The ideal scenario is to be blessed with being born in an open-minded, nuclear family. The key term here is open-minded. When it comes to families, most points of friction originate from a generation gap and the fact that both sides are not able to show the right degree of empathy.


Baby Boomers and Generation X experienced a completely different set of life circumstances compared to the millennials. That shaped their realities in a dissimilar way and because of confirmation bias and many more biases most of them find it hard to resonate with the reality of millennials.


Despite the contrasting realities, which will unavoidably lead to different viewpoints, which in turn will create friction, there is enough room for optimization to flourish.


The main element required from both sides in order for optimization to be experienced on an ongoing basis is one and only – support.


Support cam manifest itself in an emotional or financial form. Both forms are significant but they also complement each other.


I know kids that didn’t get any financial support and because their parents were constantly present emotionally, that helped them become extremely successful. I also know kids that got a lot of financial support, but even without so much emotional support in place, they managed to get the most out of life.


The point here is that as a person who espouses the life optimization doctrine, you need to be able to actively seek a balanced combination of the two.


When your parents are open-minded, they are in a position to carefully evaluate whether their support is being appreciated and they react accordingly.


I remember that when I was younger, especially in my early 20s, I was a very spoiled kid. I was constantly asking for financial support, while considering it a given, and without being able to compensate for it. That inevitably led to friction.


As I grew older, I became financially independent and at the same time, my involvement into psychology and philosophy helped me build a more mature and open-minded character. Eventually, points of friction got reduced and in my family, we enjoy a balanced relationship that can help all parties feel secure and satisfy their need to belong.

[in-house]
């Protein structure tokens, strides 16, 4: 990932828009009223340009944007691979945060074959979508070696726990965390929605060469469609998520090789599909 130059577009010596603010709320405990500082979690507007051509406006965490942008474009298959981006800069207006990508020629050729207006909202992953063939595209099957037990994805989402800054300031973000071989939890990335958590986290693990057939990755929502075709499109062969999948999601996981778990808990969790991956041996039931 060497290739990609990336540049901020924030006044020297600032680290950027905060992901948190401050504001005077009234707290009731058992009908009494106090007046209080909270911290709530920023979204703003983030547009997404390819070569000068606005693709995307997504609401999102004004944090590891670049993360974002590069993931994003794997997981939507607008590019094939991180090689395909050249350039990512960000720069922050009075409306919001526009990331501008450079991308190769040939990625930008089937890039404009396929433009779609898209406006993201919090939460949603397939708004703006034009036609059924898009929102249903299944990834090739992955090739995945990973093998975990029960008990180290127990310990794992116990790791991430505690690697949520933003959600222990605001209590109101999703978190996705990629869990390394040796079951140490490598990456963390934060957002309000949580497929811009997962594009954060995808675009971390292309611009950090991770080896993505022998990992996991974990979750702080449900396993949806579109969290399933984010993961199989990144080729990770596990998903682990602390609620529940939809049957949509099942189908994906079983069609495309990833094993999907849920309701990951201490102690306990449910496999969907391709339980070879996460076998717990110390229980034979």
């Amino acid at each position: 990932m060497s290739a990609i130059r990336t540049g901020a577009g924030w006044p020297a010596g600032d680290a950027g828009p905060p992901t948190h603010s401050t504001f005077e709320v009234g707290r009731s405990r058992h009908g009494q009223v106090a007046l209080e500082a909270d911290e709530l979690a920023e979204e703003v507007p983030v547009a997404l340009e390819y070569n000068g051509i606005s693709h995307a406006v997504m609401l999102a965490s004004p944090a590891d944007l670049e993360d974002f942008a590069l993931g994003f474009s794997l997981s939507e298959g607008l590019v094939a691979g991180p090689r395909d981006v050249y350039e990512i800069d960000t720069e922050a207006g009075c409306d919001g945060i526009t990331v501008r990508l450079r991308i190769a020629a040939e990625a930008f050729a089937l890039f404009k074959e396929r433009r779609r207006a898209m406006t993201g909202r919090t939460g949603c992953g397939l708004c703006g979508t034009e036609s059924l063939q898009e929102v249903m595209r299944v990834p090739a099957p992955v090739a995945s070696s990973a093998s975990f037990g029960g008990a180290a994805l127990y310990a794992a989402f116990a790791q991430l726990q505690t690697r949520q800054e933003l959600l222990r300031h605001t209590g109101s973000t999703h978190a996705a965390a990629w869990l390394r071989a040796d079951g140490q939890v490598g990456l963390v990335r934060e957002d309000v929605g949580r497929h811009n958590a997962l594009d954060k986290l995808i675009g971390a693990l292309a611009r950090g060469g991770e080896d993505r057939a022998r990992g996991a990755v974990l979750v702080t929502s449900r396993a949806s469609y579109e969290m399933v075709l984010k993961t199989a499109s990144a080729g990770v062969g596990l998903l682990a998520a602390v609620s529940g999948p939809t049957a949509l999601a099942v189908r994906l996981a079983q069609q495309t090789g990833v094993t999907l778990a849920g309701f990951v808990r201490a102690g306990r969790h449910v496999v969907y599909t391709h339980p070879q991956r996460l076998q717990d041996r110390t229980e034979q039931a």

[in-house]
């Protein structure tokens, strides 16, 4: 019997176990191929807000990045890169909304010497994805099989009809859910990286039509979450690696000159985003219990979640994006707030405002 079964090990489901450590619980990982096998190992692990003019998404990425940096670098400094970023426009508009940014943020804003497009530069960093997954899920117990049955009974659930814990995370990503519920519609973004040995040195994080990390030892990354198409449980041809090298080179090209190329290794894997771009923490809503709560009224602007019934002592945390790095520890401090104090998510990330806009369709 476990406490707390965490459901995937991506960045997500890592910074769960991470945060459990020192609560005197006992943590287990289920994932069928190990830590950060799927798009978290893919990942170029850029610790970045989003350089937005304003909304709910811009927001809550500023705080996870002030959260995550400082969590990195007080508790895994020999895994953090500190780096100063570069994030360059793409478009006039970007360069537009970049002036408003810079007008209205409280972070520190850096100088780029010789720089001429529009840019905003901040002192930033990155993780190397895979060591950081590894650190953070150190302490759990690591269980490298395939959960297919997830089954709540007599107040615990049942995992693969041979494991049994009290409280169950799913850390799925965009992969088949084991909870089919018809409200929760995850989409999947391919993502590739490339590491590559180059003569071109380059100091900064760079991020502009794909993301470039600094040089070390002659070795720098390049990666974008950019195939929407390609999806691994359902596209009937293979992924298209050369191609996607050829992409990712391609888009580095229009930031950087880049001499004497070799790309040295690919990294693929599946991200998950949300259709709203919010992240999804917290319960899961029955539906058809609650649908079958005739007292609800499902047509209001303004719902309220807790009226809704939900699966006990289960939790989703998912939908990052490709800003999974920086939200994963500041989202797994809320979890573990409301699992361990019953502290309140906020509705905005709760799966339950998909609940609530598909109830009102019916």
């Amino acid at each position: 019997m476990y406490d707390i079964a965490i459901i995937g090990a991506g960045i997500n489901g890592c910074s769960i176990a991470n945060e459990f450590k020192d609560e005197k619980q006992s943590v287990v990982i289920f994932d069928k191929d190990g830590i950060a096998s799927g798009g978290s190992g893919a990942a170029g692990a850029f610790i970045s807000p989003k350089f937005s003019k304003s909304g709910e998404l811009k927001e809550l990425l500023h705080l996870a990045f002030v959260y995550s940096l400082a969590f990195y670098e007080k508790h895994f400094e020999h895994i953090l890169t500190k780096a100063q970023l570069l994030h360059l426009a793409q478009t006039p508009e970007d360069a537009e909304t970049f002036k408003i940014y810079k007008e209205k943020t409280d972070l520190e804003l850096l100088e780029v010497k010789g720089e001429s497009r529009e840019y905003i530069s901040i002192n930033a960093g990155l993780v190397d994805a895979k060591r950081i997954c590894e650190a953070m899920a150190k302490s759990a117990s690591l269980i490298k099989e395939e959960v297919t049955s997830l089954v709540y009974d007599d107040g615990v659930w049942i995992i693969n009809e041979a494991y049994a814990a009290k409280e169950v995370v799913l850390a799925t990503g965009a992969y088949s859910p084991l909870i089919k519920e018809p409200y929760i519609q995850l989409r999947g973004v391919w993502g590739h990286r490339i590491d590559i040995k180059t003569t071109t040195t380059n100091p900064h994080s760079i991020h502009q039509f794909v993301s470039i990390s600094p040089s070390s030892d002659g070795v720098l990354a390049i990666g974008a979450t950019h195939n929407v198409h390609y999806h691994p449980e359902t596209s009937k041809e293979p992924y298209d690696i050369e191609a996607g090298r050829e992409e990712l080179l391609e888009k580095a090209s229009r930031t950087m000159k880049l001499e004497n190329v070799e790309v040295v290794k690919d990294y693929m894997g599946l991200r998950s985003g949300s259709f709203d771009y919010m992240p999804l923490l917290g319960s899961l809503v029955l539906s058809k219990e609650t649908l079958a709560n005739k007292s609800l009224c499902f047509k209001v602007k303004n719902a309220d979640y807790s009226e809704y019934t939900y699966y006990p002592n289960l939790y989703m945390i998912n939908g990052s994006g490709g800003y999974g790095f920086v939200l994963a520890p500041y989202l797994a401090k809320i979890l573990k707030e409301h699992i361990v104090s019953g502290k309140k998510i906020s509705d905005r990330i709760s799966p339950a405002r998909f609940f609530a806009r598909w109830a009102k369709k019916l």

That said, not all families have the potential to experience such a result.


If you have a lot of garbage that you still carry from your childhood and you think that as an adult you have the right to blame your family, you will never experience optimization in your family relationships.


There needs to be a trade-off between what you get and what you give. If you receive financial support and you keep behaving like an immature and spoiled kid, that will trigger a reaction to your parent’s behavior and you won’t be able to coexist harmonically.


On a different note, if you think you are behaving in an optimization-oriented way and your family is not open-minded and keeps trying to impose their personal agenda on you without considering the generation gap and your individual preferences, you have two choices:


  1. You learn to ignore them and be more stoic about it.
  2. You continue your life without them.

Life optimization and Romantic Relationships


In my opinion, that’s an easier one because there is no blood involved.


There is no need to make thoughtless compromises and the fact that you understand that there are plenty of fish out there will help you always consider the possibility of exiting the relationship if you see that it constantly opposes the life optimization doctrine.


As a rule of thumb, you should bear in mind that no relationship can be perfectly optimized due to biological and sociological factors, so a good 80% optimization will do the work.


The main idea in relationships is that they exist in order to potentially form a family bond between the two parties. So, the main element that can foster optimization within the relationship is also support.


Since your relationship is not your blood, this covert rule is usually ignored and that’s why friction starts to occur.


People enter relationships in a disturbingly ignorant fashion. They just want to fulfill some primal needs and think that’s all it takes to form a great connection between two people. That’s why they eventually fight and cheat.


If you don’t convince yourself and your partner that a relationship is a place where the foundations of your family are laid, you will never have a great relationship.